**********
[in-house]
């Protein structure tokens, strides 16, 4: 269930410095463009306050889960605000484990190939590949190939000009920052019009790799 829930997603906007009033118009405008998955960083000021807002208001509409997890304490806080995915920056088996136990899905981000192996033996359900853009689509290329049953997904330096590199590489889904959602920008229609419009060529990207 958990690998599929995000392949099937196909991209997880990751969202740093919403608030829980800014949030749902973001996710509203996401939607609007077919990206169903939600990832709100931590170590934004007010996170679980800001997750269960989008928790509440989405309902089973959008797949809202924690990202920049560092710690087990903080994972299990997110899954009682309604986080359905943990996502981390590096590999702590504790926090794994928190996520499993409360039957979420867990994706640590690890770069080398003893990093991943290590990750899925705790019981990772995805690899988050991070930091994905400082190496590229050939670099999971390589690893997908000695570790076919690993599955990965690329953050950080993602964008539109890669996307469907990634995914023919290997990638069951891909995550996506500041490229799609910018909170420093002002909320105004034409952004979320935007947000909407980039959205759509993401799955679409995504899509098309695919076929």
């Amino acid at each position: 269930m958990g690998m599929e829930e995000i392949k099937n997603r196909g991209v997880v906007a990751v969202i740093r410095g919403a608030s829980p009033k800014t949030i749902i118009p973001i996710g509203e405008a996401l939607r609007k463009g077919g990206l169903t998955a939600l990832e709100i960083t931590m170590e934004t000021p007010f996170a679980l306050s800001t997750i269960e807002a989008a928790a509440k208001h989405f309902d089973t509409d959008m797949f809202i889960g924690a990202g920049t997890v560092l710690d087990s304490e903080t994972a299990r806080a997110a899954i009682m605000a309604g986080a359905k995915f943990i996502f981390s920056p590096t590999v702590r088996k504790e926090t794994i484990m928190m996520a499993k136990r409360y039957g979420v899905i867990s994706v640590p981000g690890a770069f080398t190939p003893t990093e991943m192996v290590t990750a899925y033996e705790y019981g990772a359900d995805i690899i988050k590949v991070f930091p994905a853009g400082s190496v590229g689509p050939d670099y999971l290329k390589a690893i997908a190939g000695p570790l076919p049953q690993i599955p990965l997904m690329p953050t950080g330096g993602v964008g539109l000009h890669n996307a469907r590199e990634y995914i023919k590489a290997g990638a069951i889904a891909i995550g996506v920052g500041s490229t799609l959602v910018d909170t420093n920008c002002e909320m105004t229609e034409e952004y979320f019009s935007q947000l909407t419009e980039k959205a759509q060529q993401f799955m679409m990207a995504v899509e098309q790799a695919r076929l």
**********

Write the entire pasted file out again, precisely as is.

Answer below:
[in-house]
């Protein structure tokens, strides 16, 4: 269930410095463009306050889960605000484990190939590949190939000009920052019009790799 829930997603906007009033118009405008998955960083000021807002208001509409997890304490806080995915920056088996136990899905981000192996033996359900853009689509290329049953997904330096590199590489889904959602920008229609419009060529990207 958990690998599929995000392949099937196909991209997880990751969202740093919403608030829980800014949030749902973001996710509203996401939607609007077919990206169903939600990832709100931590170590934004007010996170679980800001997750269960989008928790509440989405309902089973959008797949809202924690990202920049560092710690087990903080994972299990997110899954009682309604986080359905943990996502981390590096590999702590504790926090794994928190996520499993409360039957979420867990994706640590690890770069080398003893990093991943290590990750899925705790019981990772995805690899988050991070930091994905400082190496590229050939670099999971390589690893997908000695570790076919690993599955990965690329953050950080993602964008539109890669996307469907990634995914023919290997990638069951891909995550996506500041490229799609910018909170420093002002909320105004034409952004979320935007947000909407980039959205759509993401799955679409995504899509098309695919076929």
């Amino acid at each position: 269930m958990g690998m599929e829930e995000i392949k099937n997603r196909g991209v997880v906007a990751v969202i740093r410095g919403a608030s829980p009033k800014t949030i749902i118009p973001i996710g509203e405008a996401l939607r609007k463009g077919g990206l169903t998955a939600l990832e709100i960083t931590m170590e934004t000021p007010f996170a679980l306050s800001t997750i269960e807002a989008a928790a509440k208001h989405f309902d089973t509409d959008m797949f809202i889960g924690a990202g920049t997890v560092l710690d087990s304490e903080t994972a299990r806080a997110a899954i009682m605000a309604g986080a359905k995915f943990i996502f981390s920056p590096t590999v702590r088996k504790e926090t794994i484990m928190m996520a499993k136990r409360y039957g979420v899905i867990s994706v640590p981000g690890a770069f080398t190939p003893t990093e991943m192996v290590t990750a899925y033996e705790y019981g990772a359900d995805i690899i988050k590949v991070f930091p994905a853009g400082s190496v590229g689509p050939d670099y999971l290329k390589a690893i997908a190939g000695p570790l076919p049953q690993i599955p990965l997904m690329p953050t950080g330096g993602v964008g539109l000009h890669n996307a469907r590199e990634y995914i023919k590489a290997g990638a069951i889904a891909i995550g996506v920052g500041s490229t799609l959602v910018d909170t420093n920008c002002e909320m105004t229609e034409e952004y979320f019009s935007q947000l909407t419009e980039k959205a759509q060529q993401f799955m679409m990207a995504v899509e098309q790799a695919r076929l």